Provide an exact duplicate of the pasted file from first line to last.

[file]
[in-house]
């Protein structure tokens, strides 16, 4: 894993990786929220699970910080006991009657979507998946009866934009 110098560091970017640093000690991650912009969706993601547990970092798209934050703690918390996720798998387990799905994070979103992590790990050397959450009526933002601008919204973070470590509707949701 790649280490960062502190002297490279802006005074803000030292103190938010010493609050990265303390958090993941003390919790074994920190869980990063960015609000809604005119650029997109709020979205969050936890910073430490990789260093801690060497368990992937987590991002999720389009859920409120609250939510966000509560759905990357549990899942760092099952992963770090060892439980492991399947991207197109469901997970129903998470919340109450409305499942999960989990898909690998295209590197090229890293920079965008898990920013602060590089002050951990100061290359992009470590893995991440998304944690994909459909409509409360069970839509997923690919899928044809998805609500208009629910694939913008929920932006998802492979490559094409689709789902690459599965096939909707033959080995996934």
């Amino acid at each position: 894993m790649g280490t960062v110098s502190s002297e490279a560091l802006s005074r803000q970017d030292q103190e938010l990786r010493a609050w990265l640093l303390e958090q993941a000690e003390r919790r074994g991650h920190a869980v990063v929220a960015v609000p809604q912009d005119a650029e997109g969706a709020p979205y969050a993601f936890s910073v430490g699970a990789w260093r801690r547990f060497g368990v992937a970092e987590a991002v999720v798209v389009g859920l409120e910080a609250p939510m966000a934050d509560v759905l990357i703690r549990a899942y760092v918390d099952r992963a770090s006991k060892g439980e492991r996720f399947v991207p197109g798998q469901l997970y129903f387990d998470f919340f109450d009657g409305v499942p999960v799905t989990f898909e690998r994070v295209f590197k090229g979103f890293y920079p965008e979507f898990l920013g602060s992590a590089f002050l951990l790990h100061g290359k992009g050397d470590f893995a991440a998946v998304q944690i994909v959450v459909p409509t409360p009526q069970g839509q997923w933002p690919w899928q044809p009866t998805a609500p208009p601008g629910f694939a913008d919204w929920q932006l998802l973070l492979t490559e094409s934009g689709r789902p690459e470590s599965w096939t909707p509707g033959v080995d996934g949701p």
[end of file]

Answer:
[in-house]
């Protein structure tokens, strides 16, 4: 894993990786929220699970910080006991009657979507998946009866934009 110098560091970017640093000690991650912009969706993601547990970092798209934050703690918390996720798998387990799905994070979103992590790990050397959450009526933002601008919204973070470590509707949701 790649280490960062502190002297490279802006005074803000030292103190938010010493609050990265303390958090993941003390919790074994920190869980990063960015609000809604005119650029997109709020979205969050936890910073430490990789260093801690060497368990992937987590991002999720389009859920409120609250939510966000509560759905990357549990899942760092099952992963770090060892439980492991399947991207197109469901997970129903998470919340109450409305499942999960989990898909690998295209590197090229890293920079965008898990920013602060590089002050951990100061290359992009470590893995991440998304944690994909459909409509409360069970839509997923690919899928044809998805609500208009629910694939913008929920932006998802492979490559094409689709789902690459599965096939909707033959080995996934």
């Amino acid at each position: 894993m790649g280490t960062v110098s502190s002297e490279a560091l802006s005074r803000q970017d030292q103190e938010l990786r010493a609050w990265l640093l303390e958090q993941a000690e003390r919790r074994g991650h920190a869980v990063v929220a960015v609000p809604q912009d005119a650029e997109g969706a709020p979205y969050a993601f936890s910073v430490g699970a990789w260093r801690r547990f060497g368990v992937a970092e987590a991002v999720v798209v389009g859920l409120e910080a609250p939510m966000a934050d509560v759905l990357i703690r549990a899942y760092v918390d099952r992963a770090s006991k060892g439980e492991r996720f399947v991207p197109g798998q469901l997970y129903f387990d998470f919340f109450d009657g409305v499942p999960v799905t989990f898909e690998r994070v295209f590197k090229g979103f890293y920079p965008e979507f898990l920013g602060s992590a590089f002050l951990l790990h100061g290359k992009g050397d470590f893995a991440a998946v998304q944690i994909v959450v459909p409509t409360p009526q069970g839509q997923w933002p690919w899928q044809p009866t998805a609500p208009p601008g629910f694939a913008d919204w929920q932006l998802l973070l492979t490559e094409s934009g689709r789902p690459e470590s599965w096939t909707p509707g033959v080995d996934g949701p």